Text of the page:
A Sudoku grid is made up of nine quadrats of 9 by 9 cells. The rules state that each of these quadrats must contain all the numbers 1 through 9. Moreover, each row and each column on the full grid must also contain the numbers 1 through 9. It is these three simple rules that have captured the attention of that guy on the train during his daily commute, the old lady passing the time on a Sunday afternoon and even an ecologist trying to make a point on his poorly-maintained blog!
In Sudoku, the end configuration is undoubtable “caused” by the starting conditions, but it is the simple rules of arranging numbers that capture its essence.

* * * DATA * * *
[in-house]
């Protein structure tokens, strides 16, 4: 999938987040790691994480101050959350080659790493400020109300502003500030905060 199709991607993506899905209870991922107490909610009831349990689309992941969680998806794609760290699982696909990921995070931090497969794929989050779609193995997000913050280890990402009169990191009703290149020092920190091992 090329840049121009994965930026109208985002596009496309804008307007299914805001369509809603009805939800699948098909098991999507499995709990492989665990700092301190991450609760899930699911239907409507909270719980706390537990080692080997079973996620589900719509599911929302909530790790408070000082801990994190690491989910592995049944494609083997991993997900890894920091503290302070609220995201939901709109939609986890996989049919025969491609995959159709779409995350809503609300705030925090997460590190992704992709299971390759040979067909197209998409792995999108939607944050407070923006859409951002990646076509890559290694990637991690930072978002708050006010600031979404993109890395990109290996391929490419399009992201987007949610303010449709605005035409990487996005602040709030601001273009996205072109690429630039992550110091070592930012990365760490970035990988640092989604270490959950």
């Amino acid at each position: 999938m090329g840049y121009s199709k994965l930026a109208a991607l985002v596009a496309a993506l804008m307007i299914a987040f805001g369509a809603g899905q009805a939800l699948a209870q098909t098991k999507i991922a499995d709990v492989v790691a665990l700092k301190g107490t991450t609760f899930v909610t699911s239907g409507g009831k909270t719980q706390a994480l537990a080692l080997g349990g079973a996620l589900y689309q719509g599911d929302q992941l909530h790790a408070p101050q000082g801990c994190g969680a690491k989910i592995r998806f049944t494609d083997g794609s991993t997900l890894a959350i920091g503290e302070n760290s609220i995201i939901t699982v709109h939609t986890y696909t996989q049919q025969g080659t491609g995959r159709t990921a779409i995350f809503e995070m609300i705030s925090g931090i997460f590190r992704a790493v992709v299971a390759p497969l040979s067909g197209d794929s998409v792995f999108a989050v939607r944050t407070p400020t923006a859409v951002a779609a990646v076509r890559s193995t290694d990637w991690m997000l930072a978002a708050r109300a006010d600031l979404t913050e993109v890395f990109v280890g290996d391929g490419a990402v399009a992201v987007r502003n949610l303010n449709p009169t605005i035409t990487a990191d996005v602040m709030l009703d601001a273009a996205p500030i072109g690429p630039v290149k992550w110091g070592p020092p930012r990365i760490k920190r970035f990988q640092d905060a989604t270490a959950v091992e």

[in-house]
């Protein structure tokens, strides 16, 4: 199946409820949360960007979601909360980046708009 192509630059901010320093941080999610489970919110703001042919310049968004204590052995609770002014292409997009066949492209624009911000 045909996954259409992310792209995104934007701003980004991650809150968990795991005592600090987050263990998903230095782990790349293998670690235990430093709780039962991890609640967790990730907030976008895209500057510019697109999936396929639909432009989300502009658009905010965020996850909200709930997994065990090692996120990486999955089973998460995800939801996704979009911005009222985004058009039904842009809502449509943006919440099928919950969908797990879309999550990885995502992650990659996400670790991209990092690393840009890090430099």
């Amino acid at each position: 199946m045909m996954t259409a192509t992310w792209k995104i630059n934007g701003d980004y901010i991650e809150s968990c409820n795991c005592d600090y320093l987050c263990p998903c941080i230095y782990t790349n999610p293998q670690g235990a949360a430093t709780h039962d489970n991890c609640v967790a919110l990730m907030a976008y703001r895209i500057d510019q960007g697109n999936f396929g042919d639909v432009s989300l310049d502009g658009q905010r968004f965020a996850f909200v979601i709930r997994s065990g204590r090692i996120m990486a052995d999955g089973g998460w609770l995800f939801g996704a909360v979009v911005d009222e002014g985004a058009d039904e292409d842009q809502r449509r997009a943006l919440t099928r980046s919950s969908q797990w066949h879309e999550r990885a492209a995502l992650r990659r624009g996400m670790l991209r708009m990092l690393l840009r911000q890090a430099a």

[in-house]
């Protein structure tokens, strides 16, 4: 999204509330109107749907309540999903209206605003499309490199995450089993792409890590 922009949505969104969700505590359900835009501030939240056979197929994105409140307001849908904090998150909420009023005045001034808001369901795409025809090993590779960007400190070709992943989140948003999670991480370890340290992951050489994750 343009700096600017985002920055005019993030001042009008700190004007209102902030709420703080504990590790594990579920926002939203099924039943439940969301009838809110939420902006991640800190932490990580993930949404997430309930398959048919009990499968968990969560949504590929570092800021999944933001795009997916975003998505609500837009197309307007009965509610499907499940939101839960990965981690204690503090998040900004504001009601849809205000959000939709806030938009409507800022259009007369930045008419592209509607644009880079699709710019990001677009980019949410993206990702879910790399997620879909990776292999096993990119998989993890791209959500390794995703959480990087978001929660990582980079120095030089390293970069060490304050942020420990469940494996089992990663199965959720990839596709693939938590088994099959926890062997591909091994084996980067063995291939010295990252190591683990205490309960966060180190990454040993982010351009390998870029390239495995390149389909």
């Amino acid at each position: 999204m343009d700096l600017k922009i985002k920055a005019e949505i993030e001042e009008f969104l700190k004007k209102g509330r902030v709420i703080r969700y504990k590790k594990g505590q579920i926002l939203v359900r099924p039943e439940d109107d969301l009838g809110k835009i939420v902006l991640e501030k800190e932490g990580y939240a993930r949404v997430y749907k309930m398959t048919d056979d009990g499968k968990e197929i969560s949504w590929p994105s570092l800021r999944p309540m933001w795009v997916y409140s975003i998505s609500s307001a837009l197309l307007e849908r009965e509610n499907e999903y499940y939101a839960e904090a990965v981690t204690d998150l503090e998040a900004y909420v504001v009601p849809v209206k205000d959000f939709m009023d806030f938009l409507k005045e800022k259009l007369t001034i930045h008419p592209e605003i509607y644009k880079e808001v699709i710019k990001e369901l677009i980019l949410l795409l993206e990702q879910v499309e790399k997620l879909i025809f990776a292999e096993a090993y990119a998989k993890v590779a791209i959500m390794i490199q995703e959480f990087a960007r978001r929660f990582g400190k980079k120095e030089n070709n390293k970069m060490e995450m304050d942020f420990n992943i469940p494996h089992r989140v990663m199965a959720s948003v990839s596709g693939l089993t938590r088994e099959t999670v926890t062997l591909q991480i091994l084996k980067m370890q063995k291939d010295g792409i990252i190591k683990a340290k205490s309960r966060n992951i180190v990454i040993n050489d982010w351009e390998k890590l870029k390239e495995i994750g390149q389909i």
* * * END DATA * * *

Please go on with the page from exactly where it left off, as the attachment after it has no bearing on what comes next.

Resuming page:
Ecology is the same. Patterns in nature are undoubtedly determined by evolution. However, we shouldn’t just rest on our laurels because evolutionary processes explain most of the contemporary patterns in nature. Instead, this knowledge should inspire us to find the elegant ecological rules that could perhaps capture the “essence” of nature in the same way simple rules capture the “essence” of Sudoku.
I think it is the easy option to just attribute every pattern in nature to evolutionary processes. Of course, such attribution will generally provide exceptionally accurate descriptions of reality. However, I also worry that by stopping there, we are no different to Soduku-researching extraterrestrials. If we just concede that, “it’s all evolution”, we could perhaps miss the actual essence of nature; those handful of simple, elegant rules that could captivate us for hours on end.